A man watches a news program, showing Japan's Prime Minister Shinzo Abe speaking at a news conference in Jerusalem, at an electronics store in Tokyo on Jan. 20, 2015. Abe on Tuesday condemned as "unacceptable" the threat to the lives of two Japanese purportedly taken captive by Islamic State militants, and said the international community should not give in to terrorism. Reuters/Toru Hanai

Update as of 4:17 a.m. EST: Japanese Prime Minister Shinzo Abe vowed to save the lives of two Japanese hostages held by the Islamic State group, stating that “their lives are the top priority.” Earlier on Tuesday, ISIS released a video threatening to kill Kenji Goto Jogo and Haruna Yukawa if the government failed to pay a ransom of $200 million in 72 hours.

“It is unforgivable and I feel strong resentment,” Abe said demanding the immediate release of the two hostages, according to The Associated Press.

Update as of 2:54 a.m. EST: Japanese Prime Minister Shinzo Abe said Tuesday that the country will not “give in to terrorism” and cancelled the rest of his trip in the Middle East, in response to the Islamic State group’s threat to kill two Japanese hostages, Agence France-Presse (AFP) reported.

The two hostages Kenji Goto Jogo and Haruna Yukawa have been identified as journalists associated with Japanese TV networks, according to AFP, while The Associated Press reported that Yukawa is a military contractor believed to have been abducted in Syria last August. A Reuters report from last August, which said Yukawa was captured in Syria that month, described him as a self-styled security consultant.

"If true, the act of threat in exchange of people's lives is unforgivable and we feel strong indignation," Japan’s Chief Cabinet Secretary Yoshihide Suga told AP. "We will make our utmost effort to win their release as soon as possible."

Update as of 2:30 a.m. EST: The Japanese foreign ministry's anti-terrorism unit has seen the video showing the Islamic State group threatening to kill two hostages, and analysts are assessing its authenticity, a ministry official told The Associated Press.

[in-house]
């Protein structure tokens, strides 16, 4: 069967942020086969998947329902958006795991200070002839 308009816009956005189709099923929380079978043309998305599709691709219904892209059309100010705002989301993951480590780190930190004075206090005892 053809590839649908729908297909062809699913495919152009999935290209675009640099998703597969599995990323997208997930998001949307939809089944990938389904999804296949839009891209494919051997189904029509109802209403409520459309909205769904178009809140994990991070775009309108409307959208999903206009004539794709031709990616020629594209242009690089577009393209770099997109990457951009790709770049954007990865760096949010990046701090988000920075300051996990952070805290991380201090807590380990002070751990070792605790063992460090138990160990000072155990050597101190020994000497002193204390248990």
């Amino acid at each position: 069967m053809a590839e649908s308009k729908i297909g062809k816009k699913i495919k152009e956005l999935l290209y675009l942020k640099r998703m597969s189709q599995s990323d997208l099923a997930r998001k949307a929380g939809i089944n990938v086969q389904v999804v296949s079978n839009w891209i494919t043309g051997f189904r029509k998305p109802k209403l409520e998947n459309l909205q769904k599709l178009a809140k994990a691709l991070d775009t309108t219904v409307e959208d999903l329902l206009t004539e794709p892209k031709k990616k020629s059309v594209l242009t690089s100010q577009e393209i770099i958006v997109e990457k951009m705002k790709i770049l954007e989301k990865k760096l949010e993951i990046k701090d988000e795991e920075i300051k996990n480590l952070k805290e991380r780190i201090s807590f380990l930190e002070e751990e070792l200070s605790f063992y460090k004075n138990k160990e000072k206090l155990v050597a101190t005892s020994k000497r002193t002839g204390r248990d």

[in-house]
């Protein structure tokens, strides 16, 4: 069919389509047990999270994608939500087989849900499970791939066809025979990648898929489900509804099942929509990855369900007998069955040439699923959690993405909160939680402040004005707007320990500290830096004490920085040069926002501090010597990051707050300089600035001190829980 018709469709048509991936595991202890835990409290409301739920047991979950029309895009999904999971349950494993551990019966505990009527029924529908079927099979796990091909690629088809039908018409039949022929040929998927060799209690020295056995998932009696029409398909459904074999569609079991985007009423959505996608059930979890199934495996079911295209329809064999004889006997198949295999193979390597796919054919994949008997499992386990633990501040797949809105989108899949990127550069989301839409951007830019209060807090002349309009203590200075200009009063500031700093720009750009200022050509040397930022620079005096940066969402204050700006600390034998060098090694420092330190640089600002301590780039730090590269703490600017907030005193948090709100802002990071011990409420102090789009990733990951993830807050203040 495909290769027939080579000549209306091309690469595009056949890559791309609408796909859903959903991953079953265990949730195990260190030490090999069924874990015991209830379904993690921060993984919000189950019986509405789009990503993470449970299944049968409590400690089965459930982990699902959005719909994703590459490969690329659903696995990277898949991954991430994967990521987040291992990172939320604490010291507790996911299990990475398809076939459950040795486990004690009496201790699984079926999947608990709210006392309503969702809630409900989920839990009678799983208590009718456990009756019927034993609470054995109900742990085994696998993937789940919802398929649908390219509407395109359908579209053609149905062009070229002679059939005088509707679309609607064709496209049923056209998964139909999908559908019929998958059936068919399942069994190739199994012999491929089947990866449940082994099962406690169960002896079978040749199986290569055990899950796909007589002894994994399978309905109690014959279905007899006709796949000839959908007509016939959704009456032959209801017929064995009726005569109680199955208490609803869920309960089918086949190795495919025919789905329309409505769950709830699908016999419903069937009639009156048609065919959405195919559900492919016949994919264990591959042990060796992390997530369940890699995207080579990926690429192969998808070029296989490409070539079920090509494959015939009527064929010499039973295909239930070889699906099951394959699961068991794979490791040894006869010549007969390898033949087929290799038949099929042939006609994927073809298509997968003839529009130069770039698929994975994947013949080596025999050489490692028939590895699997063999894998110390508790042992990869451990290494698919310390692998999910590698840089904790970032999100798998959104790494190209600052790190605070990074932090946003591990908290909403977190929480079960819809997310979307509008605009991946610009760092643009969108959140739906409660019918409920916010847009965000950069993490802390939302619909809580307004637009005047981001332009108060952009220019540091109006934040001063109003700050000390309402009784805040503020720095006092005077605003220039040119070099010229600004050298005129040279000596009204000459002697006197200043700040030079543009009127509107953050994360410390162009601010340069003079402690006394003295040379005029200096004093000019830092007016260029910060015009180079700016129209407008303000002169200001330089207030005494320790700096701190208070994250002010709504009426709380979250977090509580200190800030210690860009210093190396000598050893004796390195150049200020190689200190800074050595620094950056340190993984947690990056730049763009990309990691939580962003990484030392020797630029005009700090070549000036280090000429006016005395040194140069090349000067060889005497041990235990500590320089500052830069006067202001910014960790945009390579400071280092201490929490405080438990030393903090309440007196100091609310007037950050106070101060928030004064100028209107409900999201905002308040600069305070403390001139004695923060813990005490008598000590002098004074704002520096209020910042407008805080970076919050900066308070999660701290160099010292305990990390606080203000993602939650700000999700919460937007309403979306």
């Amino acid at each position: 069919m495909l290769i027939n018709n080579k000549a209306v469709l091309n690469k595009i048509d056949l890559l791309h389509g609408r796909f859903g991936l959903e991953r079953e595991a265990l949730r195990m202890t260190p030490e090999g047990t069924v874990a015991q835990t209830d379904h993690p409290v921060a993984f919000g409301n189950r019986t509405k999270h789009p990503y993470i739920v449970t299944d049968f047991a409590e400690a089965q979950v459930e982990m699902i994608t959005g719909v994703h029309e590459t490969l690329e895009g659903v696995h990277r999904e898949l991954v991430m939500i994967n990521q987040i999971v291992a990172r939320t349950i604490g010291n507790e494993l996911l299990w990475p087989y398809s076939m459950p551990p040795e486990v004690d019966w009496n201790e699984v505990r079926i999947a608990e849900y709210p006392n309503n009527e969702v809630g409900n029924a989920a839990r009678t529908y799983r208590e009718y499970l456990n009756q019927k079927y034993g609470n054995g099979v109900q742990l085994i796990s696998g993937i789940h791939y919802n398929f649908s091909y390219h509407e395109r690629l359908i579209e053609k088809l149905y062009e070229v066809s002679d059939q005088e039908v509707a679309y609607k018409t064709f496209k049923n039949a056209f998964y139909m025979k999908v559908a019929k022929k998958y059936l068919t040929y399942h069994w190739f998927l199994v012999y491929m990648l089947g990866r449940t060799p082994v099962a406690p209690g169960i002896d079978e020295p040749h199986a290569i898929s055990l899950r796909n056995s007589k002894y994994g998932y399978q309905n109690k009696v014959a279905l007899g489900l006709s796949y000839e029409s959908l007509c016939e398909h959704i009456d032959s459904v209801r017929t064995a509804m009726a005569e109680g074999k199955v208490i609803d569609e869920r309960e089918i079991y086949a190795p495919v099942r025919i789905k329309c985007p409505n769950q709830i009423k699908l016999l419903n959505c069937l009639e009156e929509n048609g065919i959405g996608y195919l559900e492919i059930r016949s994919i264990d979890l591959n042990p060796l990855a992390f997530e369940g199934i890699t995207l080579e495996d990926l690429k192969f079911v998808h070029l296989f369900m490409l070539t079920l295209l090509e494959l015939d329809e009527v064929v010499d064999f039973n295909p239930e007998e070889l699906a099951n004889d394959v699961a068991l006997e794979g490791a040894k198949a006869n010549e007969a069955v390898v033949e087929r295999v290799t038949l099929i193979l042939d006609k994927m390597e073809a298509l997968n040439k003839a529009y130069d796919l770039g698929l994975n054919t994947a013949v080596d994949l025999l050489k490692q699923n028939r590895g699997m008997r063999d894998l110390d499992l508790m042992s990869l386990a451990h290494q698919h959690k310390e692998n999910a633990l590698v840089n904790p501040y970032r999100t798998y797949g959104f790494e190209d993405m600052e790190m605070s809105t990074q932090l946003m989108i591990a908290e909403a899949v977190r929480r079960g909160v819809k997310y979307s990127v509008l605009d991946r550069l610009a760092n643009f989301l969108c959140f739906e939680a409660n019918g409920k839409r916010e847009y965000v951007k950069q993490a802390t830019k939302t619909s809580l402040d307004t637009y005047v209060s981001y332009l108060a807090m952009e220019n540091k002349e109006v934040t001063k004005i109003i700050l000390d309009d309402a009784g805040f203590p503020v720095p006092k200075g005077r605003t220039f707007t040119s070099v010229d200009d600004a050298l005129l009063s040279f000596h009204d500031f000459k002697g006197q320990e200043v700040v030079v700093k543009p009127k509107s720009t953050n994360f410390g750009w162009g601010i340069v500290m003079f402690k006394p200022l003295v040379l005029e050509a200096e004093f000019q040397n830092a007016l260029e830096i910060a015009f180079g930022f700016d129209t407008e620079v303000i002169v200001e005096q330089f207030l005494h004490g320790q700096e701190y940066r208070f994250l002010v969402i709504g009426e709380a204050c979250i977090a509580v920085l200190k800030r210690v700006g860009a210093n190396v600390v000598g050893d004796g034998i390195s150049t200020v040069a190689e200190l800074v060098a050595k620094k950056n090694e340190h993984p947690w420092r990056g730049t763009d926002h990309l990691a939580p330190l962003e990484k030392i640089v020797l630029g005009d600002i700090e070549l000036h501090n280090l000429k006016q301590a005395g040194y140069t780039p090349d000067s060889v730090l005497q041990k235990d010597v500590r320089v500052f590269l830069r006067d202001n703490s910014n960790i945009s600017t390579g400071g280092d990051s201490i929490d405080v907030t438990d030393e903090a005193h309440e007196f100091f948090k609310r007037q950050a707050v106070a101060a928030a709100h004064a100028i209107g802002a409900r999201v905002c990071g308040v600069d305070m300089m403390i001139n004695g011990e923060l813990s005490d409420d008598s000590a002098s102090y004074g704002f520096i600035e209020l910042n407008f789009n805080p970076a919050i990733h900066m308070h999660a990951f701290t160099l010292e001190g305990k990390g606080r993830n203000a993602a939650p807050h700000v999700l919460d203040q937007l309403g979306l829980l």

Prime Minister Shinzo Abe, who is in the Middle East on a six-day visit, is expected to appear at a news conference in Jerusalem later Tuesday. Kenji Goto Jogo, one of the two Japanese hostages, is reportedly a freelance journalist who went to Syria last year. Haruna Yukawa is a military contractor believed to have been abducted in Syria last August.

The Islamic State group released a video Tuesday threatening to kill two Japanese hostages if it was not paid $200 million, The Associated Press reported. ISIS has reportedly given authorities 72 hours to pay the ransom.

The video purports to show two hostages identified as Kenji Goto Jogo and Haruna Yukawa, AP reported, adding that the voice of the militant -- suspected to be a British national -- resembled the one involved in the beheading of several other hostages by the Sunni militant group. Yukawa, a Japanese private military contractor, is believed to have been kidnapped in Syria in August 2014, according to AP.

"You have proudly donated $100 million to kill our women and children, to destroy the homes of the Muslims," the militant says in the video, adding that the Japanese are being targeted for their country's support toward Western military efforts against ISIS. The militant, dressed in all black, also addresses Japanese nationals stating that they should pressurize their government to pay the ransom to save the lives of the two hostages.

A jihadi with a British accent had appeared in several videos last year showing the beheadings of several Western nationals. Last year, ISIS executed American hostages James Foley, Steven Sotloff and Peter Kassig, and British hostages David Haines and Alan Henning.

The Islamic State group is estimated to generate tens of millions of dollars each month through oil sales, ransom, extortion and other criminal activities, and from wealthy donors.